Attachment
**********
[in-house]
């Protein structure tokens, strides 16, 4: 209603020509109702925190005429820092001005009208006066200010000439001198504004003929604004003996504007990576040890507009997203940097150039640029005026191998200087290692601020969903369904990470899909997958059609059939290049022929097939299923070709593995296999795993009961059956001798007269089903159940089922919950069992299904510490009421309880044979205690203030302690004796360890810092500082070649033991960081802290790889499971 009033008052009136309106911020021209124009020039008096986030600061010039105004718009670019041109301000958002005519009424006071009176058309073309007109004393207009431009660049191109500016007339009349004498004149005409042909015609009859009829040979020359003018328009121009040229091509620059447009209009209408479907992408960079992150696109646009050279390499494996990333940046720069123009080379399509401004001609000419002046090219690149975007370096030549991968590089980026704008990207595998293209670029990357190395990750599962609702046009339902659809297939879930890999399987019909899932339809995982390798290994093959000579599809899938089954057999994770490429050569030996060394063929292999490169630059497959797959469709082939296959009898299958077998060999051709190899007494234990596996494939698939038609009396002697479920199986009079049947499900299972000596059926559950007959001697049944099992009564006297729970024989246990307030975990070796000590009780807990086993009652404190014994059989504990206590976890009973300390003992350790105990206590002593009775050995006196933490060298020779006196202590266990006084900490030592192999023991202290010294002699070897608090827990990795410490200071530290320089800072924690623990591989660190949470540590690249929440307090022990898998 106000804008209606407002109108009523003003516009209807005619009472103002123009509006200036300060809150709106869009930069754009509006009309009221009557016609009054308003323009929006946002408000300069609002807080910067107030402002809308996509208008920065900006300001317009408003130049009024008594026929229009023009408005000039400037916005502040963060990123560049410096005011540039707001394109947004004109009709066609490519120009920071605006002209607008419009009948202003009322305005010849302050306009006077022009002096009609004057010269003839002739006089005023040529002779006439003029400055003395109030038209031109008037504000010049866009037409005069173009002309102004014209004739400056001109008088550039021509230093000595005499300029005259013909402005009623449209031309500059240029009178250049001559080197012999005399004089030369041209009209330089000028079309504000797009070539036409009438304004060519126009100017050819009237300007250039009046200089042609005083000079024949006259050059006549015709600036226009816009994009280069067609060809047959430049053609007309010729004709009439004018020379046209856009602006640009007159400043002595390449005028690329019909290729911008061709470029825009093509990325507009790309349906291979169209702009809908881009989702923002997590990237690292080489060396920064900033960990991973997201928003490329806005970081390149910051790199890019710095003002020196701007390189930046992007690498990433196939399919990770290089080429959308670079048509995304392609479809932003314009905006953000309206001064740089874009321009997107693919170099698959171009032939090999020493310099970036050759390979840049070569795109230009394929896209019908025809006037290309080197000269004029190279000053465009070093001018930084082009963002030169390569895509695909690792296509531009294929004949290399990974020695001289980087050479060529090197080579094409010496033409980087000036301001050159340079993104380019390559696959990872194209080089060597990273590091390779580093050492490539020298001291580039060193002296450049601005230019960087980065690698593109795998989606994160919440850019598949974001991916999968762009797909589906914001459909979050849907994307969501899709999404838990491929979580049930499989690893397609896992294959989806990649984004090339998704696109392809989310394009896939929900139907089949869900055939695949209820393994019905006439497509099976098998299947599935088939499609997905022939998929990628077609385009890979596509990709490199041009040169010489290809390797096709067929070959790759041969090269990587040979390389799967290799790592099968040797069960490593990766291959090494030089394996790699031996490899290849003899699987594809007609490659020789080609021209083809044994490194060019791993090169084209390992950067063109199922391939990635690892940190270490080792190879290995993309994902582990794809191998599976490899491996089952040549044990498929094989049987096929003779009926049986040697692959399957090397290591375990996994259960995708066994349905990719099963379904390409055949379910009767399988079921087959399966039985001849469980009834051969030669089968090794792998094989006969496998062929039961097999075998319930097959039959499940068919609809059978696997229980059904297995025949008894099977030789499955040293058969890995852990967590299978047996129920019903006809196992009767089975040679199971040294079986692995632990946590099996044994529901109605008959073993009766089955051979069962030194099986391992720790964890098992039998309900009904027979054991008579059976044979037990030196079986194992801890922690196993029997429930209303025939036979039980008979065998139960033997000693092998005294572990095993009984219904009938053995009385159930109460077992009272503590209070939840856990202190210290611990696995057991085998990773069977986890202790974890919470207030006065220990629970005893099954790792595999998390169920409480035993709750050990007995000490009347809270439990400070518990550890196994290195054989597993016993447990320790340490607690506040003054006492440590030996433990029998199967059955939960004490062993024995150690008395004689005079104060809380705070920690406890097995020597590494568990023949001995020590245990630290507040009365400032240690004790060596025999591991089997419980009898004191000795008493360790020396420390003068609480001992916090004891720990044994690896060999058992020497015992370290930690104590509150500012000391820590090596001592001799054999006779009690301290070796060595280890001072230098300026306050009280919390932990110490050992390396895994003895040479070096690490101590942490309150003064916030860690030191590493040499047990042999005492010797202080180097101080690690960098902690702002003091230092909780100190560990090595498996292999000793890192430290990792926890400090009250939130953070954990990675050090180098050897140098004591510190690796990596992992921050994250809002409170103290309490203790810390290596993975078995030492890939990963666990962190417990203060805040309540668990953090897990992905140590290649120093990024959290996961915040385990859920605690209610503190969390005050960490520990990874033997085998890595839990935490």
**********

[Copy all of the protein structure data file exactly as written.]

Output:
[in-house]
């Protein structure tokens, strides 16, 4: 209603020509109702925190005429820092001005009208006066200010000439001198504004003929604004003996504007990576040890507009997203940097150039640029005026191998200087290692601020969903369904990470899909997958059609059939290049022929097939299923070709593995296999795993009961059956001798007269089903159940089922919950069992299904510490009421309880044979205690203030302690004796360890810092500082070649033991960081802290790889499971 009033008052009136309106911020021209124009020039008096986030600061010039105004718009670019041109301000958002005519009424006071009176058309073309007109004393207009431009660049191109500016007339009349004498004149005409042909015609009859009829040979020359003018328009121009040229091509620059447009209009209408479907992408960079992150696109646009050279390499494996990333940046720069123009080379399509401004001609000419002046090219690149975007370096030549991968590089980026704008990207595998293209670029990357190395990750599962609702046009339902659809297939879930890999399987019909899932339809995982390798290994093959000579599809899938089954057999994770490429050569030996060394063929292999490169630059497959797959469709082939296959009898299958077998060999051709190899007494234990596996494939698939038609009396002697479920199986009079049947499900299972000596059926559950007959001697049944099992009564006297729970024989246990307030975990070796000590009780807990086993009652404190014994059989504990206590976890009973300390003992350790105990206590002593009775050995006196933490060298020779006196202590266990006084900490030592192999023991202290010294002699070897608090827990990795410490200071530290320089800072924690623990591989660190949470540590690249929440307090022990898998 106000804008209606407002109108009523003003516009209807005619009472103002123009509006200036300060809150709106869009930069754009509006009309009221009557016609009054308003323009929006946002408000300069609002807080910067107030402002809308996509208008920065900006300001317009408003130049009024008594026929229009023009408005000039400037916005502040963060990123560049410096005011540039707001394109947004004109009709066609490519120009920071605006002209607008419009009948202003009322305005010849302050306009006077022009002096009609004057010269003839002739006089005023040529002779006439003029400055003395109030038209031109008037504000010049866009037409005069173009002309102004014209004739400056001109008088550039021509230093000595005499300029005259013909402005009623449209031309500059240029009178250049001559080197012999005399004089030369041209009209330089000028079309504000797009070539036409009438304004060519126009100017050819009237300007250039009046200089042609005083000079024949006259050059006549015709600036226009816009994009280069067609060809047959430049053609007309010729004709009439004018020379046209856009602006640009007159400043002595390449005028690329019909290729911008061709470029825009093509990325507009790309349906291979169209702009809908881009989702923002997590990237690292080489060396920064900033960990991973997201928003490329806005970081390149910051790199890019710095003002020196701007390189930046992007690498990433196939399919990770290089080429959308670079048509995304392609479809932003314009905006953000309206001064740089874009321009997107693919170099698959171009032939090999020493310099970036050759390979840049070569795109230009394929896209019908025809006037290309080197000269004029190279000053465009070093001018930084082009963002030169390569895509695909690792296509531009294929004949290399990974020695001289980087050479060529090197080579094409010496033409980087000036301001050159340079993104380019390559696959990872194209080089060597990273590091390779580093050492490539020298001291580039060193002296450049601005230019960087980065690698593109795998989606994160919440850019598949974001991916999968762009797909589906914001459909979050849907994307969501899709999404838990491929979580049930499989690893397609896992294959989806990649984004090339998704696109392809989310394009896939929900139907089949869900055939695949209820393994019905006439497509099976098998299947599935088939499609997905022939998929990628077609385009890979596509990709490199041009040169010489290809390797096709067929070959790759041969090269990587040979390389799967290799790592099968040797069960490593990766291959090494030089394996790699031996490899290849003899699987594809007609490659020789080609021209083809044994490194060019791993090169084209390992950067063109199922391939990635690892940190270490080792190879290995993309994902582990794809191998599976490899491996089952040549044990498929094989049987096929003779009926049986040697692959399957090397290591375990996994259960995708066994349905990719099963379904390409055949379910009767399988079921087959399966039985001849469980009834051969030669089968090794792998094989006969496998062929039961097999075998319930097959039959499940068919609809059978696997229980059904297995025949008894099977030789499955040293058969890995852990967590299978047996129920019903006809196992009767089975040679199971040294079986692995632990946590099996044994529901109605008959073993009766089955051979069962030194099986391992720790964890098992039998309900009904027979054991008579059976044979037990030196079986194992801890922690196993029997429930209303025939036979039980008979065998139960033997000693092998005294572990095993009984219904009938053995009385159930109460077992009272503590209070939840856990202190210290611990696995057991085998990773069977986890202790974890919470207030006065220990629970005893099954790792595999998390169920409480035993709750050990007995000490009347809270439990400070518990550890196994290195054989597993016993447990320790340490607690506040003054006492440590030996433990029998199967059955939960004490062993024995150690008395004689005079104060809380705070920690406890097995020597590494568990023949001995020590245990630290507040009365400032240690004790060596025999591991089997419980009898004191000795008493360790020396420390003068609480001992916090004891720990044994690896060999058992020497015992370290930690104590509150500012000391820590090596001592001799054999006779009690301290070796060595280890001072230098300026306050009280919390932990110490050992390396895994003895040479070096690490101590942490309150003064916030860690030191590493040499047990042999005492010797202080180097101080690690960098902690702002003091230092909780100190560990090595498996292999000793890192430290990792926890400090009250939130953070954990990675050090180098050897140098004591510190690796990596992992921050994250809002409170103290309490203790810390290596993975078995030492890939990963666990962190417990203060805040309540668990953090897990992905140590290649120093990024959290996961915040385990859920605690209610503190969390005050960490520990990874033997085998890595839990935490």